Remove the barriers

Red arrow pushing though a wall of wooden blocks

Remove the barriers

Red arrow pushing though a wall of wooden blocks

Like many other engaged members around the country, I had the pleasure of representing the APA and the physiotherapy profession at the federal scope of practice review.

This review is one of the most important events happening in healthcare reform right now. 

Its purpose is to assess the opportunities that could be realised if all professions, including physiotherapy, could work to full scope of practice. 

In addition to our extensive input into the scope of practice review, the APA has been very consistent in its messaging to Minister for Health and Aged Care Mark Butler, to the Medicare review taskforce and to all external stakeholders. 

Physiotherapy can contribute to better consumer and practitioner journeys, improved health outcomes, greater access to care and ultimately more cost-effective care delivery.

Every day in practice I see the regulatory and legislative barriers that impede the journey of the consumer and make it more difficult for them to access physiotherapy. 

Such barriers include having to get a referral from a GP to see an orthopaedic surgeon or for an ultrasound scan of the shoulder if an MBS payment is sought. 

Currently, the physiotherapist has to send a communication to the patient’s GP to recommend either a scan or a referral, which may be time-consuming and/or costly. 

Yet direct referral is within our scope. 

It does not require upskilling and can be implemented easily and quickly if the government has the appetite. 

Naturally, we would all be mindful of keeping the patient’s GP in the management plan for each course of treatment.

This brings me to another important aspect of care— the ability to quickly and effectively access and upload information and communicate with the patient’s GP and other care providers within the team. 

Digital infrastructure is a key enabler of optimal quality and safety of care. 

It helps ensure that treatment is not unnecessarily repeated and that all team members are aware of the management of the patient.

Another way in which healthcare reform can make a meaningful difference is through tackling the funding barriers that currently exist within an aged and out-of-date Medicare system. 

If we want to see a reduction in chronic diseases around the country, better access to quality care and a more functional health system, then setting up a preventive care arm of Medicare is essential.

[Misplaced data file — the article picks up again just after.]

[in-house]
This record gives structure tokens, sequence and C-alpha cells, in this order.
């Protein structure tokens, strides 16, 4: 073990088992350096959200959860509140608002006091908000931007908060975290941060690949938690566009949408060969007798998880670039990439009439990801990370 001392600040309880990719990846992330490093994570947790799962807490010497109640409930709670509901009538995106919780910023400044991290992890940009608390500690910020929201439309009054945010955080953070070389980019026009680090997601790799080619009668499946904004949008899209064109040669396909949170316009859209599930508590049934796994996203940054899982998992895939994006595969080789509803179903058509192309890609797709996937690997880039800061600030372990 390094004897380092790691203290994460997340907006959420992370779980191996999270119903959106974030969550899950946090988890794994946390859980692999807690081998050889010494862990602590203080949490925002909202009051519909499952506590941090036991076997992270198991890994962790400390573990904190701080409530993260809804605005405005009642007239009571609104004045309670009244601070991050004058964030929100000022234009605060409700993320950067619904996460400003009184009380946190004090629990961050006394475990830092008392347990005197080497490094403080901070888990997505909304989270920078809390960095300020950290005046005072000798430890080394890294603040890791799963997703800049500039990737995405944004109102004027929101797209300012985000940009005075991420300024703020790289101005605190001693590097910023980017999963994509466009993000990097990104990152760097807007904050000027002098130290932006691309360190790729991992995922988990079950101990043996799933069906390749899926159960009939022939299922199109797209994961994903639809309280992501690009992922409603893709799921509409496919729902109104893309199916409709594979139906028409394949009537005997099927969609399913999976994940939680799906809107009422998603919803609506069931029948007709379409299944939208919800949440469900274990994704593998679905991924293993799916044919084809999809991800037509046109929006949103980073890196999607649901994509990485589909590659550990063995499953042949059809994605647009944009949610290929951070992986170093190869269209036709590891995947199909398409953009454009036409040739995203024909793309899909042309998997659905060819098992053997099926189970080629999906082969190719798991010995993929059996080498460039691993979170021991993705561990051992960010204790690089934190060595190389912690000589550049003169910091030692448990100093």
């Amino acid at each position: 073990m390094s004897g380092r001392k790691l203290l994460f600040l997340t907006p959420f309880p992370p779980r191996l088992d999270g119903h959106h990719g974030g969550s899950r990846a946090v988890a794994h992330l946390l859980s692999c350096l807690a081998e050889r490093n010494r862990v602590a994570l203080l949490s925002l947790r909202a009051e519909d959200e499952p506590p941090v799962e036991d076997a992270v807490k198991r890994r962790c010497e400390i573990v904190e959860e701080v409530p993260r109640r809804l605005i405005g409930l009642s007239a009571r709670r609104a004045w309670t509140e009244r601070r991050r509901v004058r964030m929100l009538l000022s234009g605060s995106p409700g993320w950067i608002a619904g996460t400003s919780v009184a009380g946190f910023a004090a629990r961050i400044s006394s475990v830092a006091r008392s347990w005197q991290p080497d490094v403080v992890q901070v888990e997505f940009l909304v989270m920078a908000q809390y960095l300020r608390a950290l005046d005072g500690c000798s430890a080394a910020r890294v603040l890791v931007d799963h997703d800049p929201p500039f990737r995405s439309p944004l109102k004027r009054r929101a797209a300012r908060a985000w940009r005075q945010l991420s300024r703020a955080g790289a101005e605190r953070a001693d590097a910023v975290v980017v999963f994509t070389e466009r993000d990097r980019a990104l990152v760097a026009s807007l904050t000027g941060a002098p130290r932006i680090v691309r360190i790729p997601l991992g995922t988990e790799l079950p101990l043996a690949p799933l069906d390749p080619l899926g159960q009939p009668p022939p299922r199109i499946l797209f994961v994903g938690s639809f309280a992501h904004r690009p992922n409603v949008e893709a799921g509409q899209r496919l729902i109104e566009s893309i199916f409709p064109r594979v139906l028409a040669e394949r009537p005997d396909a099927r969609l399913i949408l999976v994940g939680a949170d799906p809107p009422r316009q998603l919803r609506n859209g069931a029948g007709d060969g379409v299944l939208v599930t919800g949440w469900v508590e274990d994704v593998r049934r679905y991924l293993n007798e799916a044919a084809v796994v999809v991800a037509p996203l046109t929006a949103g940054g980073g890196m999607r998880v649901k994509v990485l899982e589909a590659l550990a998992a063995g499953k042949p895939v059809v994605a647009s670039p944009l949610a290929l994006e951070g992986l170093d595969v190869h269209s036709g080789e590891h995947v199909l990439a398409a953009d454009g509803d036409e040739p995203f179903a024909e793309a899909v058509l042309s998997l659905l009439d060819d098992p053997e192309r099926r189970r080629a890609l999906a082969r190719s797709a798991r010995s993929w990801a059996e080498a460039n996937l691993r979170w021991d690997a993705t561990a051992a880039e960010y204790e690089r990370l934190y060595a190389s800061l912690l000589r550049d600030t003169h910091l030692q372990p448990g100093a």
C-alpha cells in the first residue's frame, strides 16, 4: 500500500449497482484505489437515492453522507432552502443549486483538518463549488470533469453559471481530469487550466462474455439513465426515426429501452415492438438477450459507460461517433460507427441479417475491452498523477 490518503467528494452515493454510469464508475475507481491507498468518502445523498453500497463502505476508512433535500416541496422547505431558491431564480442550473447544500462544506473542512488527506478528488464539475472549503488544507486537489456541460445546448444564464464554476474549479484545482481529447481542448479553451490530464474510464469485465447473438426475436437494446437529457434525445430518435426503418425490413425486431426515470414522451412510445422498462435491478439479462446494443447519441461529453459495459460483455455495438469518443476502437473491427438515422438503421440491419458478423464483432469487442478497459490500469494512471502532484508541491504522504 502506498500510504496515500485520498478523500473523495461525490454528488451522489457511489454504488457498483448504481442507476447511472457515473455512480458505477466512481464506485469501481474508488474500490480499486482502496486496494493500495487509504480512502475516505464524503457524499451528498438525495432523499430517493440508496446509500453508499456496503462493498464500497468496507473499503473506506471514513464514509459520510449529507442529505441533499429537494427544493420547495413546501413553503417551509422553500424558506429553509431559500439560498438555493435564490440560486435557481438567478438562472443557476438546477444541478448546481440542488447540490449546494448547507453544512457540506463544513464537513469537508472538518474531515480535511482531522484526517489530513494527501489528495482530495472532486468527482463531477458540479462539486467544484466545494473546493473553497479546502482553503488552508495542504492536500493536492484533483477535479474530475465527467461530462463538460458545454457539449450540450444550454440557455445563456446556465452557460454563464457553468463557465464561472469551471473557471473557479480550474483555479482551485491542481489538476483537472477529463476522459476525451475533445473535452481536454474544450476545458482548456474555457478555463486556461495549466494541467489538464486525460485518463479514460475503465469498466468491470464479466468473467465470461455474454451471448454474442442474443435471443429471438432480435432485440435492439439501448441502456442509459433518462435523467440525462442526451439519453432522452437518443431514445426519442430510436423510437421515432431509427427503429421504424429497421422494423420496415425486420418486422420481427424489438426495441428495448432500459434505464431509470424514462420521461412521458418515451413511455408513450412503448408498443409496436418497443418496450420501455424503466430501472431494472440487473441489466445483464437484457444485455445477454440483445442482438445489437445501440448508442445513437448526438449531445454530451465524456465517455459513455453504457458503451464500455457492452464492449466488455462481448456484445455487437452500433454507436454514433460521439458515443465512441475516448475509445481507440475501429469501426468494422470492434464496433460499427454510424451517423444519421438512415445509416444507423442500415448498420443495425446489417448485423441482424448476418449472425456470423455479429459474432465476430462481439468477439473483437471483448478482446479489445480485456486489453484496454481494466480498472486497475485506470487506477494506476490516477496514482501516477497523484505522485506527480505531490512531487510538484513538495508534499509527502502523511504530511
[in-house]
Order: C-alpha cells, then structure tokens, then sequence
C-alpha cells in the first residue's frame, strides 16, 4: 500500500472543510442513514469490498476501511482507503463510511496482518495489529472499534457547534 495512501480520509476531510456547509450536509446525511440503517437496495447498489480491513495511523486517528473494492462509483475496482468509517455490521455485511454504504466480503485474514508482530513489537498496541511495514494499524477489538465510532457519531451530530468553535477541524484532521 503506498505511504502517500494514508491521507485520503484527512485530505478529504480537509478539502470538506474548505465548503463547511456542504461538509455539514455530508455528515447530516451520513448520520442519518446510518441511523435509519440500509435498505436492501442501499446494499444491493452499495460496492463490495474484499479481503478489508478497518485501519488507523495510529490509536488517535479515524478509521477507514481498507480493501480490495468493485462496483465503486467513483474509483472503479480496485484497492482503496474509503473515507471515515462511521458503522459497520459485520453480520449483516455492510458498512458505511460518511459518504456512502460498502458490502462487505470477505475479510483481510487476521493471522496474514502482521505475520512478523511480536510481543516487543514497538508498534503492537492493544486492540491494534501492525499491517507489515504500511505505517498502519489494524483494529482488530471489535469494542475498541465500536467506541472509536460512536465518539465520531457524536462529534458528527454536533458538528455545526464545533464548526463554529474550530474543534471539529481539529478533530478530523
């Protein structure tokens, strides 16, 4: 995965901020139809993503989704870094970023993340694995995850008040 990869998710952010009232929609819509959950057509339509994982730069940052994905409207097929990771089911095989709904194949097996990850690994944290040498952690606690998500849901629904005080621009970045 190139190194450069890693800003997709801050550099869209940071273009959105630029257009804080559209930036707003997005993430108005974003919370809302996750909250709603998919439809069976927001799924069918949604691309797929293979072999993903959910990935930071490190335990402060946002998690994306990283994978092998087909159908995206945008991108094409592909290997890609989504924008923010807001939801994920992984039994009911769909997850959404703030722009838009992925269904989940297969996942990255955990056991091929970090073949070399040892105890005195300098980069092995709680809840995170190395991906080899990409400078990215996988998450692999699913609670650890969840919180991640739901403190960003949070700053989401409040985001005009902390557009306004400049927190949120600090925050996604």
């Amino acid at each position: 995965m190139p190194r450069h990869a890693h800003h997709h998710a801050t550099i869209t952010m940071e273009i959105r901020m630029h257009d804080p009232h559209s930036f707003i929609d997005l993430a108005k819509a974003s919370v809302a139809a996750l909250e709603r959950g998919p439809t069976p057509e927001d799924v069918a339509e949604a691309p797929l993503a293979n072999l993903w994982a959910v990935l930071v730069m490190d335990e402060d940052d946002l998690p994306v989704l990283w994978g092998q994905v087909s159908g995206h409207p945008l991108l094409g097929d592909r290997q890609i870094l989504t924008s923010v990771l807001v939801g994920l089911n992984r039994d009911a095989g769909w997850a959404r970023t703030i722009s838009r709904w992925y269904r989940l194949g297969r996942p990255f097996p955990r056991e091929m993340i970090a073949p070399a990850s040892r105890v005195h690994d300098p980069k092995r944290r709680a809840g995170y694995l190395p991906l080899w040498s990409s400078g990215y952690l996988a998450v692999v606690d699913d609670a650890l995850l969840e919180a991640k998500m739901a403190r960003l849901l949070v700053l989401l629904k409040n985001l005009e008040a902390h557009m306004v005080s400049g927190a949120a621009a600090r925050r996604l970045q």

For example, early access to quality physiotherapy for acute musculoskeletal shoulder, back, neck and knee injuries would reduce injury chronicity, opioid dependency and the need for imaging and would improve productivity.

Another example would be preventive care for osteoarthritis, which has the potential to reduce imaging, medications, surgical intervention, pain and dysfunction and to improve quality of life.

If these measures are put into practice, with the consumer at the centre of care and significant physiotherapy involvement, then not only will the health system be more efficient but the out-of-pocket expenses for patients will be noticeably reduced. 

Given our current high inflation rates and the stress on household budgets, our recommendations for healthcare reform could well have a broad-ranging and timely positive effect.

We need a strong government that will take a clear look at health reform and recognise the changes that will support the best outcomes. 

The APA has been proactive and consistent in advocating for reform and all of our recommendations are based on practical solutions, with an eye to the future. 

I remain hopeful that this government will enable a better Medicare system and allow us all to treat to our full scope of practice with reduced legislative and regulatory barriers.

Take care.

>> Scott Willis APAM APA National President

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